We've mentioned, in our "Character Analysis" of Inspector Lestrade, that the policeman makes a good foil for Sherlock Holmes because he works inside the law while Holmes is a free agent. Holmes gets to choose whom he lets go and whom he carts off to the court system. But if law isn't necessarily one of Holmes's primary means for keeping criminals in line, threat to reputation is. The importance of reputation in Conan Doyle's representation of Anglo culture is pretty evident. Probably the best example of this is Neville St. Clair, who is willing to go to prison disguised as Hugh Boone under the charge of murdering Neville St. Clair rather than confess to everyone that he has been posing as a beggar all these years.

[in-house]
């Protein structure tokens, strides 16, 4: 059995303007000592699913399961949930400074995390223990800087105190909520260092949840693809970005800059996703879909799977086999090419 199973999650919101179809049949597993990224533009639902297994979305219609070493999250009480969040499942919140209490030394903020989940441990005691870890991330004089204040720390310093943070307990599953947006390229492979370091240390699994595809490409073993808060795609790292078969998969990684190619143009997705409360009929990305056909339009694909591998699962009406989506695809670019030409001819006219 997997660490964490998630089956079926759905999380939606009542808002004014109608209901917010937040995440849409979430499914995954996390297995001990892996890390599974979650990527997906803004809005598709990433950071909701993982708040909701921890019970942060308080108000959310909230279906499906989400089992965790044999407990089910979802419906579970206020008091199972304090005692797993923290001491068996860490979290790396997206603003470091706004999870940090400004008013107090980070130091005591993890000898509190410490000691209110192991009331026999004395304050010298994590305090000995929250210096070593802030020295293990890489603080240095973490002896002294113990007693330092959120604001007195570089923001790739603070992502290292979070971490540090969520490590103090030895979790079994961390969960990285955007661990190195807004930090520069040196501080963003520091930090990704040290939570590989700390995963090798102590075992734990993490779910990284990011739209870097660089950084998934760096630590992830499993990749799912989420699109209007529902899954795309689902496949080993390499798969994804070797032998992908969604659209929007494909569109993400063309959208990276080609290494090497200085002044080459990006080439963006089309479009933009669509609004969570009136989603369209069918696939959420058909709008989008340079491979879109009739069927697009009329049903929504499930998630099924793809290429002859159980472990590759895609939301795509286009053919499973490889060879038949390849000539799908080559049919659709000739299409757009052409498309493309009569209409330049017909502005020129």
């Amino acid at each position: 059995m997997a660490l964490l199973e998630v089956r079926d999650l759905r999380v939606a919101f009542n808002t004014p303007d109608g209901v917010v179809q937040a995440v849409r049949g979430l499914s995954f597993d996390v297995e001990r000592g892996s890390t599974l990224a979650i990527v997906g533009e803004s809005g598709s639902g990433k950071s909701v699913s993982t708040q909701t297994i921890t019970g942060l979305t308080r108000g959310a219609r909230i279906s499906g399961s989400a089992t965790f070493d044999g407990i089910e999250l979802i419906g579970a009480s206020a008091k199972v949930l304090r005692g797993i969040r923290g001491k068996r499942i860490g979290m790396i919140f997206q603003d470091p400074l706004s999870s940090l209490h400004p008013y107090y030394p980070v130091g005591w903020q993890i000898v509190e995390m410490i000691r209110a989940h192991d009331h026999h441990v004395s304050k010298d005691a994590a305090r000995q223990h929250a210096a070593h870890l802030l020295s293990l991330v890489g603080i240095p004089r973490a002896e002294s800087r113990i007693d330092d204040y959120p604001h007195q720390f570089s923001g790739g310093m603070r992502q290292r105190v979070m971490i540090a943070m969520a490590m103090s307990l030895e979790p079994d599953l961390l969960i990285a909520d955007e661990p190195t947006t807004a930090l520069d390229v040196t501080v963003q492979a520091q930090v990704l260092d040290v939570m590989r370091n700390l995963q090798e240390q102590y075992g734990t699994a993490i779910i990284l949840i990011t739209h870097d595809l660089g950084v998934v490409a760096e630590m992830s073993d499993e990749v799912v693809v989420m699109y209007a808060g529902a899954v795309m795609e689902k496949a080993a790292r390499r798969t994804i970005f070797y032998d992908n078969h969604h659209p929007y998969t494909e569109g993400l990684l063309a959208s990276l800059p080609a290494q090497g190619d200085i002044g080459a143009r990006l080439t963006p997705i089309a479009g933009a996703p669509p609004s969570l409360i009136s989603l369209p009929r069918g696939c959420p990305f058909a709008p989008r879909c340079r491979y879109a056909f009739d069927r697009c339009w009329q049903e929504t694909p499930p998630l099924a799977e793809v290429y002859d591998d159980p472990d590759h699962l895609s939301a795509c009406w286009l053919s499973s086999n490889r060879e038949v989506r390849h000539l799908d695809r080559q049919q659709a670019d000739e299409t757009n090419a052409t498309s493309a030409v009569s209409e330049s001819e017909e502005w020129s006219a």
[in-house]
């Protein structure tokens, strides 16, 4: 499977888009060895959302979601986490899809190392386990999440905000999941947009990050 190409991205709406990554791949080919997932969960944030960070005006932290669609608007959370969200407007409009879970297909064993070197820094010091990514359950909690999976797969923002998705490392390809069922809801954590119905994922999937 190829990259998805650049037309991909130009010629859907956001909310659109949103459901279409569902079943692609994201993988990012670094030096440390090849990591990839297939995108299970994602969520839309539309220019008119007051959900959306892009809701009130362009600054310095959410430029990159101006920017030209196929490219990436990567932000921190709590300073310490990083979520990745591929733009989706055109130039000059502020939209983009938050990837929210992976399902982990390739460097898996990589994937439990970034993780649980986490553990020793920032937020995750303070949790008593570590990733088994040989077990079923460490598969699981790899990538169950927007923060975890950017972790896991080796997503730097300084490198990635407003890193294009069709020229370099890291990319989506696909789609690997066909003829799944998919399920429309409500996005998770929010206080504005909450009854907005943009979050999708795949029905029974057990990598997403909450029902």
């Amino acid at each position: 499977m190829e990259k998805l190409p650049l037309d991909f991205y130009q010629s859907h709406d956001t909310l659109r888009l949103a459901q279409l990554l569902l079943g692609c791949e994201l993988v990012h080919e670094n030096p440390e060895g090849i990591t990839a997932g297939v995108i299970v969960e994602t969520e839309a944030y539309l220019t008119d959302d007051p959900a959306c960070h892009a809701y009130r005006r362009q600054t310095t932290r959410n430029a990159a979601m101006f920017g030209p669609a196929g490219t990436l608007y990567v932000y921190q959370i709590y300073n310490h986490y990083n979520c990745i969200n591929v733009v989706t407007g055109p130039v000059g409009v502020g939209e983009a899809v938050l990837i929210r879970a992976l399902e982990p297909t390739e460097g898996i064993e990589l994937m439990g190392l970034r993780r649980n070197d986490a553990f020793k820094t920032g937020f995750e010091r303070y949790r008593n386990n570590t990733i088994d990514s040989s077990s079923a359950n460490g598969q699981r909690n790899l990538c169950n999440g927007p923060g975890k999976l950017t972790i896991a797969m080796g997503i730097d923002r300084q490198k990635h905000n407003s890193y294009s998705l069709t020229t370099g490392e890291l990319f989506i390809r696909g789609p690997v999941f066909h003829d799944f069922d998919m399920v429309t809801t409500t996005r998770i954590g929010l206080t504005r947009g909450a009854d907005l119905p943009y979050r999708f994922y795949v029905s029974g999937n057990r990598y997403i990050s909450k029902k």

Other examples include James Ryder ("Blue Carbuncle"), who begs Holmes to release him to save his mother and father shame. Jabez Wilson goes to Holmes out of outraged pride at being tricked by the Red-Headed League, and Alexander Holder ("Beryl Coronet"), the King of Bohemia, and Lord St. Simon ("Noble Bachelor") all hire Holmes to preserve their reputations. In other words, reputation is a great plot motivator throughout these stories, both as a reason for clients to find Holmes and as a way for Holmes to keep wrongdoers in line without having to send them to the criminal justice system.
Conan Doyle largely steers clear of discussion about women's reputations because he continues to promote the "Angel in the House" ideal of domestic womanhood, which requires women to be above reproach.
Instead of turning to the law courts, Holmes uses threats to criminals' public reputations to keep them from repeating their offenses.